Tuesday, January 27, 2015

Season of Strength and Power

My fall season ended in early November.  I rested, did some ARC and jumped into strength training. Winter has been my season of strength and power.   A normal season in periodized training systems includes a 3 week power endurance phase and a performance phase.  However, I was curious about focusing just on strength, power, and rest during my 14 week winter season.

On the one hand, I was motivated to focus on the attributes that I lack the most (finger strength and power).  On the other, I did not want to try to schedule a performance phase with the unpredictable winter weather.

So, I scheduled two mini training seasons that each focused on building strength (hangboarding) and then power (bouldering and campusing).   I am in the final power cycle and here is what I learned so far:

  • Don't make too sudden of a change to the types of grips you train.  While warming up the other day I realized that I seldom crimp and seldom engage my thumb in order to pinch during normal climbing.  In my first winter HB cycle I included both the medium and wide pinch, and I worked these grips pretty hard, and in the process tweaked my left elbow a little bit.  I solved this by dropping the pinches from my workout and focusing on open hand and half-crimp.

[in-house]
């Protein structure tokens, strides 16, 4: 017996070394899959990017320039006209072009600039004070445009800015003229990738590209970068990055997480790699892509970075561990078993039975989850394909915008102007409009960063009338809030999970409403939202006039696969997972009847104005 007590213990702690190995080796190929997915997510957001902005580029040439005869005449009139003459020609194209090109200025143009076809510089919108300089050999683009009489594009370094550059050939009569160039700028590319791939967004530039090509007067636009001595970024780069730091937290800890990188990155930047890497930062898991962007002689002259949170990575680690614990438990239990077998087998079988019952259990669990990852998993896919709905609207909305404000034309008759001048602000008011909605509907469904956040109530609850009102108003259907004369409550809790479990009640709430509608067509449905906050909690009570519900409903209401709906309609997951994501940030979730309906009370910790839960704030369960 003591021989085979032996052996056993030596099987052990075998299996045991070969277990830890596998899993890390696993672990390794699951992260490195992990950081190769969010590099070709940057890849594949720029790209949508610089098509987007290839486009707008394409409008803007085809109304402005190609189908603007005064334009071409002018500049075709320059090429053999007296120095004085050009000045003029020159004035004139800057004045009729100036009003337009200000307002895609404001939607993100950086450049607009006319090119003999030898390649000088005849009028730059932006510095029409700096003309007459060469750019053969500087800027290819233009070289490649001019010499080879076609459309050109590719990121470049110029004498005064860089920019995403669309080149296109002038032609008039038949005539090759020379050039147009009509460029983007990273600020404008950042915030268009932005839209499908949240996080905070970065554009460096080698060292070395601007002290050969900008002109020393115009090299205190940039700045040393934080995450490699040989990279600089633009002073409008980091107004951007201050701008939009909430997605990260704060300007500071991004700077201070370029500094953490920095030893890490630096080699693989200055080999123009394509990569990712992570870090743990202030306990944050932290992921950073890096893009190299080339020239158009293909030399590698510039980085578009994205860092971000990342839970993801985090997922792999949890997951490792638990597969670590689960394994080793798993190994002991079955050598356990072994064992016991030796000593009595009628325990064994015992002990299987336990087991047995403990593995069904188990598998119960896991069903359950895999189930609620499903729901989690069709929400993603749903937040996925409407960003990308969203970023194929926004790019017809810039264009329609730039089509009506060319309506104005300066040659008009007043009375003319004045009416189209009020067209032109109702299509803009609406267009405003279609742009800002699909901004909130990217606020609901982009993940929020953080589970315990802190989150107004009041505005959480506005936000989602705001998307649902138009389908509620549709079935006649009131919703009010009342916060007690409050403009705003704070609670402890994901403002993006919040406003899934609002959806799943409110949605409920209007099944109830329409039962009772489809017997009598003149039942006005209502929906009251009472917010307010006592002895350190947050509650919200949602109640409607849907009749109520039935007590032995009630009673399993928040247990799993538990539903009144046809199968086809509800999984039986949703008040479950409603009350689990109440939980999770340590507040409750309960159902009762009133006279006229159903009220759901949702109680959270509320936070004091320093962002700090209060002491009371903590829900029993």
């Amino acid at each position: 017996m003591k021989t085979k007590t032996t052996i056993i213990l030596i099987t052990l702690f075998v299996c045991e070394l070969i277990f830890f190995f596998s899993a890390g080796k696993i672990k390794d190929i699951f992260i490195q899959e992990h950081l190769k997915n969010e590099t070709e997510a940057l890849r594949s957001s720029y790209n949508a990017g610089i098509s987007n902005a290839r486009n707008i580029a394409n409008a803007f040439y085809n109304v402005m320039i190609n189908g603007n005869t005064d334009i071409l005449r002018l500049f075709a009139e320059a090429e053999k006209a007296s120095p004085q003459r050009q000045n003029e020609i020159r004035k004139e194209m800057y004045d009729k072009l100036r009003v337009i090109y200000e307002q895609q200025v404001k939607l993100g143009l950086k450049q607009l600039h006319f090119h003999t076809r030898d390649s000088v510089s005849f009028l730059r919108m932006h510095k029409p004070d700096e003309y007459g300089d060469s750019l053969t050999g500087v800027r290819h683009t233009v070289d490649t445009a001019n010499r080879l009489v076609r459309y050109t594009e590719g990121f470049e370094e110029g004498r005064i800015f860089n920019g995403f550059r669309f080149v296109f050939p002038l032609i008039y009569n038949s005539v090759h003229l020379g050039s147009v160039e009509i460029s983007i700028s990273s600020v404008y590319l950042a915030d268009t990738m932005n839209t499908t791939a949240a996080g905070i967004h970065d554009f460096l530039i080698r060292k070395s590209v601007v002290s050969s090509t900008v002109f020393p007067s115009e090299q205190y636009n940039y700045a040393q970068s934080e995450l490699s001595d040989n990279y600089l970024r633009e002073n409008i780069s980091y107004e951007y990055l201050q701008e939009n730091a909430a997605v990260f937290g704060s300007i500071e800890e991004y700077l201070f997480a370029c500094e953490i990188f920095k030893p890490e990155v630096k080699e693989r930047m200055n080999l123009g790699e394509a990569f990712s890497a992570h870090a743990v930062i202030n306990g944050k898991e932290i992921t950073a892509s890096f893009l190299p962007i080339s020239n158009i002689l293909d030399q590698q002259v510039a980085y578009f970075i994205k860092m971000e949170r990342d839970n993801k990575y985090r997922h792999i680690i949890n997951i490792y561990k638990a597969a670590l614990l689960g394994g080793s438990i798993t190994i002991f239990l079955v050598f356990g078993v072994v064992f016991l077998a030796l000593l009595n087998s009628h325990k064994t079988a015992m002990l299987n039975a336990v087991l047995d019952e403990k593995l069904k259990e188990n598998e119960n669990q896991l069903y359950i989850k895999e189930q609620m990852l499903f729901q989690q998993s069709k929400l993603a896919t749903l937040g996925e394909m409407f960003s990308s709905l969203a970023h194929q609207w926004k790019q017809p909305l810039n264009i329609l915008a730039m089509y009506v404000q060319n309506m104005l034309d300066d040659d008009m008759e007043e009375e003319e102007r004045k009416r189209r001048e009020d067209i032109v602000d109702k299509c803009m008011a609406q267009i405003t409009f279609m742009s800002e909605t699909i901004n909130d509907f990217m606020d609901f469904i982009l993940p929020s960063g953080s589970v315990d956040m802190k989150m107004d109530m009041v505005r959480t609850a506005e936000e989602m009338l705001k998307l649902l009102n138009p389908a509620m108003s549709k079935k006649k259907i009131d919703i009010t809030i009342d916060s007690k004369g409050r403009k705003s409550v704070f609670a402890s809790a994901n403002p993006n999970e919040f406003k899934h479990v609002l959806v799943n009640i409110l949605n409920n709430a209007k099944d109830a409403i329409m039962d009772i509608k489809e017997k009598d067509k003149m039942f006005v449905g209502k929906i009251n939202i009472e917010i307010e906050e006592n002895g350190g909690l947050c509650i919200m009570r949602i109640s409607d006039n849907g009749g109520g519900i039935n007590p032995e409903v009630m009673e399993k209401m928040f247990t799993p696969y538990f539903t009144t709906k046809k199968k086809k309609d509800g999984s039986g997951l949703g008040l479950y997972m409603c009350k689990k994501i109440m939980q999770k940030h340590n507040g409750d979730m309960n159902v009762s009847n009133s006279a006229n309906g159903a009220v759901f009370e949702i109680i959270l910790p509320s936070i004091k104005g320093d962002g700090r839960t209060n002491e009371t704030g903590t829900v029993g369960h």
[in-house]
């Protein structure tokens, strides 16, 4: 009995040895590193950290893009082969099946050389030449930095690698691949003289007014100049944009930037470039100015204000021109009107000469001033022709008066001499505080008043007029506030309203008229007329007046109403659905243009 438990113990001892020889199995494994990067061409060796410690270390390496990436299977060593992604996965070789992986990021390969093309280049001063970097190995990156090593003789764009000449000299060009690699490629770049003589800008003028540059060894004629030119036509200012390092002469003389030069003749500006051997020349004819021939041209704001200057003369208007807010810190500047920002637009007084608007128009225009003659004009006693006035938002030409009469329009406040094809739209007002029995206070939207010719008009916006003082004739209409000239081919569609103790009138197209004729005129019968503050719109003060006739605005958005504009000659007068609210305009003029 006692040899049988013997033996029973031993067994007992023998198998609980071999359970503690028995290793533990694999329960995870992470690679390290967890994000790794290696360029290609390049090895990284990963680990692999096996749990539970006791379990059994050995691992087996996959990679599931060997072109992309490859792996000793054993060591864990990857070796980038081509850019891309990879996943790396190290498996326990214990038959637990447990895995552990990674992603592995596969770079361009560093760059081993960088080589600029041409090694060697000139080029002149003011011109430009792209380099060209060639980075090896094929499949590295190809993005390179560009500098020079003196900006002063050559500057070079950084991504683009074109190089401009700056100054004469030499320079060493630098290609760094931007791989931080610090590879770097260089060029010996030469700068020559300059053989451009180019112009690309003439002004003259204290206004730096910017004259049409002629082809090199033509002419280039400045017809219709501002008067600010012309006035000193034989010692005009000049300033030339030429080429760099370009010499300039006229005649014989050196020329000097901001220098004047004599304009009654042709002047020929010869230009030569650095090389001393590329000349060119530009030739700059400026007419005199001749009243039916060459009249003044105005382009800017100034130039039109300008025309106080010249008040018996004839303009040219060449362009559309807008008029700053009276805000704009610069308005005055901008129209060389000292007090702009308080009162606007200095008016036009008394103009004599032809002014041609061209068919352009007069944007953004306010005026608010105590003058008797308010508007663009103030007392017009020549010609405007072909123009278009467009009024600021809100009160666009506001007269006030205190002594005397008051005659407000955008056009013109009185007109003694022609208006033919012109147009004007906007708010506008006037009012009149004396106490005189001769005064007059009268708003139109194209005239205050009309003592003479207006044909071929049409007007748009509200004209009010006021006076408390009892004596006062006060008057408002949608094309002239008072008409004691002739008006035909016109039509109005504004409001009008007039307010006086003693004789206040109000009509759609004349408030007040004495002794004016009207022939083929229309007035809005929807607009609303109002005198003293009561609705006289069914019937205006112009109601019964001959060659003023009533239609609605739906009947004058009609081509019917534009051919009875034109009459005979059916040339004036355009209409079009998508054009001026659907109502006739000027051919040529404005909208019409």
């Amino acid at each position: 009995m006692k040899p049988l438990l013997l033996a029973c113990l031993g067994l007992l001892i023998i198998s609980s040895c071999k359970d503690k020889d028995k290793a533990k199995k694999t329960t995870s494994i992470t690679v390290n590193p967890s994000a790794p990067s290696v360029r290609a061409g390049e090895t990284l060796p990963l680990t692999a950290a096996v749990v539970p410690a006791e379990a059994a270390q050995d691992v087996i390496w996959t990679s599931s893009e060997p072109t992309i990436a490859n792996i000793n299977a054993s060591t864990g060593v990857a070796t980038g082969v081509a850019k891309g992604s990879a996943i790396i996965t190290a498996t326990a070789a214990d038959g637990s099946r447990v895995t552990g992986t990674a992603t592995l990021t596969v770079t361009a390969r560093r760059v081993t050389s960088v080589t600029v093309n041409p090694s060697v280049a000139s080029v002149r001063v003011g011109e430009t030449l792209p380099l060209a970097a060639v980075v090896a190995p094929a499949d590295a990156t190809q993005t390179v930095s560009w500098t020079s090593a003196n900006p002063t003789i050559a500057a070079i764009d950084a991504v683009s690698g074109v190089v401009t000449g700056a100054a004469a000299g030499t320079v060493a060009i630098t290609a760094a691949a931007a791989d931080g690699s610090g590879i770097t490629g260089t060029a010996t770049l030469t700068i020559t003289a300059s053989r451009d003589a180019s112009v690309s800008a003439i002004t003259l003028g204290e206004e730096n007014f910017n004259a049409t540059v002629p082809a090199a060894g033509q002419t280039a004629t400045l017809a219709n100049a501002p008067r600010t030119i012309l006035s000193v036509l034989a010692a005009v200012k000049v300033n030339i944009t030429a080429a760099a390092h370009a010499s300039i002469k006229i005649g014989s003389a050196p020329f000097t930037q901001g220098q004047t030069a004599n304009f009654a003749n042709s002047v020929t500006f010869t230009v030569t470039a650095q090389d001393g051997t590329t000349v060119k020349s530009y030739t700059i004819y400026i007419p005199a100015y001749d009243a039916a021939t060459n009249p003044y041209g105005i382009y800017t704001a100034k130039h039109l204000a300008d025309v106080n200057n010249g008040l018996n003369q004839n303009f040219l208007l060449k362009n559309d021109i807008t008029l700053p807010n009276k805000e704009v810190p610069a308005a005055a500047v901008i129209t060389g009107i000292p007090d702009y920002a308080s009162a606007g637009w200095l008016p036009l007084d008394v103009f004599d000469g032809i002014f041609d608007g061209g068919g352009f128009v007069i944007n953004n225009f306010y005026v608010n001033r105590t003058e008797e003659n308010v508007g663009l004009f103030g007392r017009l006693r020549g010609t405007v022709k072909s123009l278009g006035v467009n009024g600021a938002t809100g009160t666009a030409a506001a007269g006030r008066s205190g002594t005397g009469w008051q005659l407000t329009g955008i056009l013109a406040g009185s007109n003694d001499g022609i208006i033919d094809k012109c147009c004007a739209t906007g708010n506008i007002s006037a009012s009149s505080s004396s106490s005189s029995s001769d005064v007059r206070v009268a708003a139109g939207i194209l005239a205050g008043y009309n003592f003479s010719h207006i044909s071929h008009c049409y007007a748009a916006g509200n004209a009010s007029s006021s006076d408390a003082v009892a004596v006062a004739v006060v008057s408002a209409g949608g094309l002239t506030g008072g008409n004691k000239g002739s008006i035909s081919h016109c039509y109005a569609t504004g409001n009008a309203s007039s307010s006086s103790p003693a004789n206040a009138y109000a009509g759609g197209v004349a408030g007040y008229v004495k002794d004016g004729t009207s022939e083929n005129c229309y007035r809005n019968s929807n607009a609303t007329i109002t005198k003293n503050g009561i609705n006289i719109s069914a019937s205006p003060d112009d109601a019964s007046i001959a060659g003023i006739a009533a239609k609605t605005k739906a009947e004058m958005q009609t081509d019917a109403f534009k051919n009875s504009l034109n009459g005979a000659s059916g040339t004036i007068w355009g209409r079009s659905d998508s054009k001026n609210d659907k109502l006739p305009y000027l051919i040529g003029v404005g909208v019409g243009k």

• Don't tire yourself out needlessly.  During my first power cycle I ran into a wall of strength depletion for several days after campusing.  I learned that this was a result of doing too many sets of exercises on the campus board.  I cut my # of sets in half to about 8, and finished my workouts feeling strong.   During my second power phase I plan to keep doing more with less. 
  • Be patient with your body.  The RCTM advocates increasing the HB weight after you complete a full set at a given weight.  But I am trying to be extra patient under the assumption that muscle increases faster than connective tissue.  On a practical level this means that I take extra time before increasing my HB weight, or I repeat problems I have already done instead of ramping things up every workout.  
  • The acceleration is more fun than the top speed.  It is easy to imagine that climbing at your goal level is more enjoyable than climbing at our current level.  But I think it is more likely that the enjoyment we feel comes from the climbing process itself and the reality of progressing towards goals.   
  • You don't need a performance cycle in your climbing season.  By skipping the performance cycle I have had greater opportunity to enjoy the process and maximize the quality of my growth.  This winter I have climbed outside, I have climbed indoors, and I have trained.  However, every climbing day was one where I did not have any particular performance outcomes wrapped around the experience.  The lack of a grand performance goal added to my enjoyment, and I think, helped my extend my slow steady process of learning and getting stronger.  

Two weeks ago I repeated a 5.10a route I had first climbed 2 years ago.  This time every single hold felt big, and I was comfortable to climb slowly and enjoy it.  I did not send any new routes that day but I could feel and enjoy the progress that had caused that route to feel so smooth and easy. 

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